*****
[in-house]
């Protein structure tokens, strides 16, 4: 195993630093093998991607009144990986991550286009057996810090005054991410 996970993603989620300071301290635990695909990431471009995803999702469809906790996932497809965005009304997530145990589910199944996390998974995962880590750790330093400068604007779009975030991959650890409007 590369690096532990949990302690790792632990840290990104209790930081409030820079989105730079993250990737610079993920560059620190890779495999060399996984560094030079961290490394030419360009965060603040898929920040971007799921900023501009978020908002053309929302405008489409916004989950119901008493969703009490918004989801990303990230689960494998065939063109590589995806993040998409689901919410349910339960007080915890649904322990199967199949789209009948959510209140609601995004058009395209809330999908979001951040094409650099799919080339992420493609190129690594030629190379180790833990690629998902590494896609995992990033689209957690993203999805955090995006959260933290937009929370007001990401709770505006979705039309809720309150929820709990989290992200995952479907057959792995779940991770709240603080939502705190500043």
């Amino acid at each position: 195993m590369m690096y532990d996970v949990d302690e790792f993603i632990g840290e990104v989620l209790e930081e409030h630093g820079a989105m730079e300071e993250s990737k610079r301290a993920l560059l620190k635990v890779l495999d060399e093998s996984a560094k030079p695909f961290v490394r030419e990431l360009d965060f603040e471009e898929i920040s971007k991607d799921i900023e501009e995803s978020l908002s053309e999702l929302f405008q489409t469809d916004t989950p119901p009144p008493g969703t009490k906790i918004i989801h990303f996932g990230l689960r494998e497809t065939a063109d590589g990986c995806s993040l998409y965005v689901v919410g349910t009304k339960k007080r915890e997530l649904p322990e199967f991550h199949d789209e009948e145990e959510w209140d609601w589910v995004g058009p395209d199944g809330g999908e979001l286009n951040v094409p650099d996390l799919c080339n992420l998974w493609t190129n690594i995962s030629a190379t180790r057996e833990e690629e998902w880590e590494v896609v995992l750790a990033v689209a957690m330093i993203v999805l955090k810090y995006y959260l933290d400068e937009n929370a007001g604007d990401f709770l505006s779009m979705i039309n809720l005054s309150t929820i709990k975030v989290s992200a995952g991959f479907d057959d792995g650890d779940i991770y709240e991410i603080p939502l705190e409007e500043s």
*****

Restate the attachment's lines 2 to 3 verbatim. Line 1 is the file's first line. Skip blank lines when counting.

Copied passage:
């Protein structure tokens, strides 16, 4: 195993630093093998991607009144990986991550286009057996810090005054991410 996970993603989620300071301290635990695909990431471009995803999702469809906790996932497809965005009304997530145990589910199944996390998974995962880590750790330093400068604007779009975030991959650890409007 590369690096532990949990302690790792632990840290990104209790930081409030820079989105730079993250990737610079993920560059620190890779495999060399996984560094030079961290490394030419360009965060603040898929920040971007799921900023501009978020908002053309929302405008489409916004989950119901008493969703009490918004989801990303990230689960494998065939063109590589995806993040998409689901919410349910339960007080915890649904322990199967199949789209009948959510209140609601995004058009395209809330999908979001951040094409650099799919080339992420493609190129690594030629190379180790833990690629998902590494896609995992990033689209957690993203999805955090995006959260933290937009929370007001990401709770505006979705039309809720309150929820709990989290992200995952479907057959792995779940991770709240603080939502705190500043």
């Amino acid at each position: 195993m590369m690096y532990d996970v949990d302690e790792f993603i632990g840290e990104v989620l209790e930081e409030h630093g820079a989105m730079e300071e993250s990737k610079r301290a993920l560059l620190k635990v890779l495999d060399e093998s996984a560094k030079p695909f961290v490394r030419e990431l360009d965060f603040e471009e898929i920040s971007k991607d799921i900023e501009e995803s978020l908002s053309e999702l929302f405008q489409t469809d916004t989950p119901p009144p008493g969703t009490k906790i918004i989801h990303f996932g990230l689960r494998e497809t065939a063109d590589g990986c995806s993040l998409y965005v689901v919410g349910t009304k339960k007080r915890e997530l649904p322990e199967f991550h199949d789209e009948e145990e959510w209140d609601w589910v995004g058009p395209d199944g809330g999908e979001l286009n951040v094409p650099d996390l799919c080339n992420l998974w493609t190129n690594i995962s030629a190379t180790r057996e833990e690629e998902w880590e590494v896609v995992l750790a990033v689209a957690m330093i993203v999805l955090k810090y995006y959260l933290d400068e937009n929370a007001g604007d990401f709770l505006s779009m979705i039309n809720l005054s309150t929820i709990k975030v989290s992200a995952g991959f479907d057959d792995g650890d779940i991770y709240e991410i603080p939502l705190e409007e500043s």